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Opportunity Youth: Disenfranchised Young People

Opportunity Youth: Disenfranchised Young People

populations that

populations that programs serve. Limited resources for outreach can mean that programs serve people who are motivated to apply on their own. Many of the programs described also have multistep admissions processes requiring young people to return multiple times and demonstrate their “readiness for change.” As a result, young people who are not sufficiently motivated often drop out during the application process. Few of the programs described above serve young people who fall on the “very disconnected” end of the spectrum. • Keeping young people engaged in a program long enough to benefit is a central challenge. Disconnected young people, even the most motivated, experience a host of barriers to engagement. Financial incentives are one way that programs encourage engagement. Cohort approaches, where young people start and go through a program together, may help keep participants involved by building a sense of community among them. Having staff members who reflect participants’ experiences and play the role of stable, caring adults in their lives can also promote engagement. • Staffing is a persistent challenge. The implementation studies describe how staff members often serve as mentors and proxy parents for participants. However, the studies also describe the challenges presented by staff turnover. The YouthBuild implementation study found that half of programs had issues with staff turnover. Similarly, an evaluation of Our Piece of the Pie in Hartford found that turnover among youth development specialists was very disruptive to the young people in the program. 70 Staff turnover also affects transition support. Studies have described how, if a young person is connected to a staff member and that staff member leaves the program, the young person is less likely to seek support from the program after he or she is no longer actively engaged with it. • Programs need to address young people’s barriers to participation, particularly their lack of transportation and child care. Interviews with program staff members and participants reveal the many barriers to participation that young people face. A lack of transportation is one of the ones most often mentioned. Though programs may provide bus passes to help young people pay for public transportation, in areas underserved by public transit the lack of affordable transit options can severely limit their participation in school and work. For young parents, child care is also a common impediment to sustained program 70 Center for Health, Intervention, and Prevention (2009). 25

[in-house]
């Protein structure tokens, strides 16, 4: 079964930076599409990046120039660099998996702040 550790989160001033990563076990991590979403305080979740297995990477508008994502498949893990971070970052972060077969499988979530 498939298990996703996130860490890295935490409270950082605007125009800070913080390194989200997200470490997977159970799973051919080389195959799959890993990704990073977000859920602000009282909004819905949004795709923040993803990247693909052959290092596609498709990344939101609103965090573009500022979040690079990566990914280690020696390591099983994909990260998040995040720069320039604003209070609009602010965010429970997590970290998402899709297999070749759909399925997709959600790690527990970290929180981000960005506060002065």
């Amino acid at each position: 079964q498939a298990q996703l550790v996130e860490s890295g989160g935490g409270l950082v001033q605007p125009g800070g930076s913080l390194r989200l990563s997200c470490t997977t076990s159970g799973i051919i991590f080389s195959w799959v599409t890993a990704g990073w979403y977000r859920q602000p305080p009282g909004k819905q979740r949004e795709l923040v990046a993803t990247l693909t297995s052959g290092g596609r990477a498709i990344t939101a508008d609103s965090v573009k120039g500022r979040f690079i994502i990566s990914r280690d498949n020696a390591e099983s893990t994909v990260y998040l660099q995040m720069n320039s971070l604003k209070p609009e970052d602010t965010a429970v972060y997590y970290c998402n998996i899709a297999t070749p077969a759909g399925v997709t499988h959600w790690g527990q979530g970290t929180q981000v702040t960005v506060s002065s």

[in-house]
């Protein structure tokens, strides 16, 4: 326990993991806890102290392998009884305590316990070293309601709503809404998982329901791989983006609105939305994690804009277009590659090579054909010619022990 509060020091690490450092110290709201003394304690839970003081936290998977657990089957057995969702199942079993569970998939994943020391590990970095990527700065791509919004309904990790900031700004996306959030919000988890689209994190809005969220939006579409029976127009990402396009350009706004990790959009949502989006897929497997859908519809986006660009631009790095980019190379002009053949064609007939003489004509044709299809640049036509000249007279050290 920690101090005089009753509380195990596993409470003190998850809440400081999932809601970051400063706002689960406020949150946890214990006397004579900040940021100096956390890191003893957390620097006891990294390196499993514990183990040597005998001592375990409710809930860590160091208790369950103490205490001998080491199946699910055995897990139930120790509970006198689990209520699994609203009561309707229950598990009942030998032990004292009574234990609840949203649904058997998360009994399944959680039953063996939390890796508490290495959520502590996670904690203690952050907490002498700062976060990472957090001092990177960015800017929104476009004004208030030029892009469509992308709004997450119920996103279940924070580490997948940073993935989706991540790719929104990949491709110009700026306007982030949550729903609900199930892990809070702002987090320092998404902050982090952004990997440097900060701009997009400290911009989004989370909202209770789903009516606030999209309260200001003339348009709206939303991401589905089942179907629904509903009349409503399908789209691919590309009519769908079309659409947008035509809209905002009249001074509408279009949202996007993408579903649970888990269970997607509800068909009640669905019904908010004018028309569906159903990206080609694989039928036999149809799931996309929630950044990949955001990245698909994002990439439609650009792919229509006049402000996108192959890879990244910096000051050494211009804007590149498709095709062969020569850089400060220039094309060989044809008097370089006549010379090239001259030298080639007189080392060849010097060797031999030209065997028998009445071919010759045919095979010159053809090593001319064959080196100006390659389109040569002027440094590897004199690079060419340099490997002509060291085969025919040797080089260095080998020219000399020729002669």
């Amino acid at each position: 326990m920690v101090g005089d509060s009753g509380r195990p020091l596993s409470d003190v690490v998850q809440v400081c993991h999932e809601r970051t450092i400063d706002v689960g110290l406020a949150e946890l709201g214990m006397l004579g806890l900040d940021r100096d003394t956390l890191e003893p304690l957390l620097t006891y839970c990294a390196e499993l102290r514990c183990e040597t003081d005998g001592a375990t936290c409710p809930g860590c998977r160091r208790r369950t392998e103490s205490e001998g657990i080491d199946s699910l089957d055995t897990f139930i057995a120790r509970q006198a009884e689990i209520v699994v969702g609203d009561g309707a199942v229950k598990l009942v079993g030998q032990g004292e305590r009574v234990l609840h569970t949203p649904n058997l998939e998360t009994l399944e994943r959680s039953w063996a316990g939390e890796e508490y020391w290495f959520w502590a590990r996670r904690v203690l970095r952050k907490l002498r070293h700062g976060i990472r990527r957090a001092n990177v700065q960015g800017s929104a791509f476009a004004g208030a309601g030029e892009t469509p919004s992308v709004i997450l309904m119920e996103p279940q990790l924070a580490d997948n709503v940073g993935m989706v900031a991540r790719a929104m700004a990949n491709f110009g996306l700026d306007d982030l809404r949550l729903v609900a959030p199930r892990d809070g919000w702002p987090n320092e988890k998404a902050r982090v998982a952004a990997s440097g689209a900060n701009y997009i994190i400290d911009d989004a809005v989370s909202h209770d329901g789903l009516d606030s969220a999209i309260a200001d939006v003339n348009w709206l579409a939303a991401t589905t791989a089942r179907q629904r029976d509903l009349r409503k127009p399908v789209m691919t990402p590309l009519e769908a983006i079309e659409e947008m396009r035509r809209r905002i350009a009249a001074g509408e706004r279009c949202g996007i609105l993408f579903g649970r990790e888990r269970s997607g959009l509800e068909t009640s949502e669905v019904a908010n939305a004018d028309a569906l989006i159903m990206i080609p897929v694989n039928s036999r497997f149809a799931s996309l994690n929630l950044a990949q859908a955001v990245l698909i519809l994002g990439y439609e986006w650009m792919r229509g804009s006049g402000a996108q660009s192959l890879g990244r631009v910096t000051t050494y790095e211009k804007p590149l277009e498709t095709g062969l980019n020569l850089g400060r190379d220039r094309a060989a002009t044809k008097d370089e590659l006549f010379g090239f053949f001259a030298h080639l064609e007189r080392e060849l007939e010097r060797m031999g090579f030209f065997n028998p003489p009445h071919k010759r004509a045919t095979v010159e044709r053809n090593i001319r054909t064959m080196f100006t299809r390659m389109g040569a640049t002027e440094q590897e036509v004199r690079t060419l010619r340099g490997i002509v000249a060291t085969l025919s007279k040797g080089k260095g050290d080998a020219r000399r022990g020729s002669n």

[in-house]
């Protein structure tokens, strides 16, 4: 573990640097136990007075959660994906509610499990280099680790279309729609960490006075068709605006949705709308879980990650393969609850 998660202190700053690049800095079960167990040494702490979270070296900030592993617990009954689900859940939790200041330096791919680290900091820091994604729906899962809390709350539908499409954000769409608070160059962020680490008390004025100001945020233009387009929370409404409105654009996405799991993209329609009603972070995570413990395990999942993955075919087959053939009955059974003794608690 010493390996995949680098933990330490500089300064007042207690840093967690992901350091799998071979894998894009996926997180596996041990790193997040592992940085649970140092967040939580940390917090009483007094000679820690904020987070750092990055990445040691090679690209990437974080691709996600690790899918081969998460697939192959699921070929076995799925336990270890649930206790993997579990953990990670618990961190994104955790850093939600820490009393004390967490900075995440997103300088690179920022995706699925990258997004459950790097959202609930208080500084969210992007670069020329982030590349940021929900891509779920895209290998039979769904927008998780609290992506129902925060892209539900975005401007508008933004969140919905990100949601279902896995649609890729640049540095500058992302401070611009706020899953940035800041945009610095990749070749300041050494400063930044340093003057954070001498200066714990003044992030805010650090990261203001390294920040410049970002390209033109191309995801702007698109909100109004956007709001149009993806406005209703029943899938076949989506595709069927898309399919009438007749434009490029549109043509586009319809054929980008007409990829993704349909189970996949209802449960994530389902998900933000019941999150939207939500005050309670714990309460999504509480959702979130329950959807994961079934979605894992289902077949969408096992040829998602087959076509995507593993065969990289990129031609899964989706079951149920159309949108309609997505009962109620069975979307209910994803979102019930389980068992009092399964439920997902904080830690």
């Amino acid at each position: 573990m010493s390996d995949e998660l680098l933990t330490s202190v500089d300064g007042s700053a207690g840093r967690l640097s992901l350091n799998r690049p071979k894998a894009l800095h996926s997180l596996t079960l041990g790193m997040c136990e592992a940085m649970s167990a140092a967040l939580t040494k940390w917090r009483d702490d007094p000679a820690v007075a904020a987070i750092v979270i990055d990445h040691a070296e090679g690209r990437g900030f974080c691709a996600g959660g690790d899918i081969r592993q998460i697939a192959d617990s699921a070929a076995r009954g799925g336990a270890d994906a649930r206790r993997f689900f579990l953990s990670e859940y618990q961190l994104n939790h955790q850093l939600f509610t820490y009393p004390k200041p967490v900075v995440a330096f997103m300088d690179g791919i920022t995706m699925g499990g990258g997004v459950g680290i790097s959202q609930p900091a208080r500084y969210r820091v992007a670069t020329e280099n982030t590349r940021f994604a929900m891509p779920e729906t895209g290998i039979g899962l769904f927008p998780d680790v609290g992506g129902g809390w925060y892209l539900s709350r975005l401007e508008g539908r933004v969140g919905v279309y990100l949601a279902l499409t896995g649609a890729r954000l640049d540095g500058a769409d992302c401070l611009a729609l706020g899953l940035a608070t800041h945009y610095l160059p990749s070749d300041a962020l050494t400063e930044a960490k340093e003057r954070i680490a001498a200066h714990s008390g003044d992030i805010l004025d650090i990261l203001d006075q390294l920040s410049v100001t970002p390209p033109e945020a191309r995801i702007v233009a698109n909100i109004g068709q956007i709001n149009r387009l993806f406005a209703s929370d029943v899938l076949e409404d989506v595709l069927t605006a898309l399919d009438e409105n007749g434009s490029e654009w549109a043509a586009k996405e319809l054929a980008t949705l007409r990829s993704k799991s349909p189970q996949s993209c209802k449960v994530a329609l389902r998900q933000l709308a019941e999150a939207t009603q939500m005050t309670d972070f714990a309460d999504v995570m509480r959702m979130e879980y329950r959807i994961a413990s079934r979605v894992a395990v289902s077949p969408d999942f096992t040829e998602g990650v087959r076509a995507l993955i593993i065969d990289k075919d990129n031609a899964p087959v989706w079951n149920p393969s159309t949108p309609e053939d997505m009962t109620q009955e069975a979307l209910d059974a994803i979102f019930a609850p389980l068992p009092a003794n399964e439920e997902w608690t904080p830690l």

participation, and many communities lack quality and affordable child care options. • Partnerships in the community can help meet young people’s varied needs. Disconnected young people need many forms of support, many more than can be provided directly by one program. Implementation studies found that partnerships with other agencies and programs can make it possible for youth programs to meet young people’s needs — but some partnerships are more effective than others. A recent process study of Job Corps found that higherperforming centers had partners that shared space with them. Partnerships also come with challenges. The YouthBuild implementation study found that programs that relied on partners to furnish work sites had a more difficult time customizing training to the needs of participants. Evidence from Evaluations of Collective Impact Approaches Those trying to meet the needs of disconnected young people increasingly recognize the importance of improving connections among the community systems that serve them. This section describes community-wide efforts, also called collective impact approaches, and evaluation lessons from those efforts. System-level or collective impact approaches do not lend themselves easily to impact evaluations. Since these efforts target the entire population of a city or neighborhood, random assignment of individuals is not possible. Instead, quasi-experimental studies may be used, relying on comparison groups in localities with similar characteristics. Good comparison groups can be challenging to identify and the results of such studies should therefore be interpreted with caution. Additionally, since these efforts involve multiple stakeholders and programs, it is difficult to determine which aspects of a collective impact effort are more effective than others. Past Efforts The Youth Opportunity Initiative (YO Initiative) offers some insight into the impact of community-level efforts targeting disconnected young people. In 2000, the U.S. Department of Labor funded community-wide efforts to provide comprehensive services to at-risk young people in 36 communities across the country. The YO Initiative was designed to give a “saturation effect” to the communities (meaning that services would be concentrated within a geographical area), so that the initiative would have an impact not only on people who received services directly but also on the people connected with them (so called “peer effects”). Efforts were to be coordinated across systems, and were to involve public, private, and nonprofit organizations. Each community had to create a center for young people that served as a meeting place and a place to deliver services. Grantees were to include supportive services such as case 26

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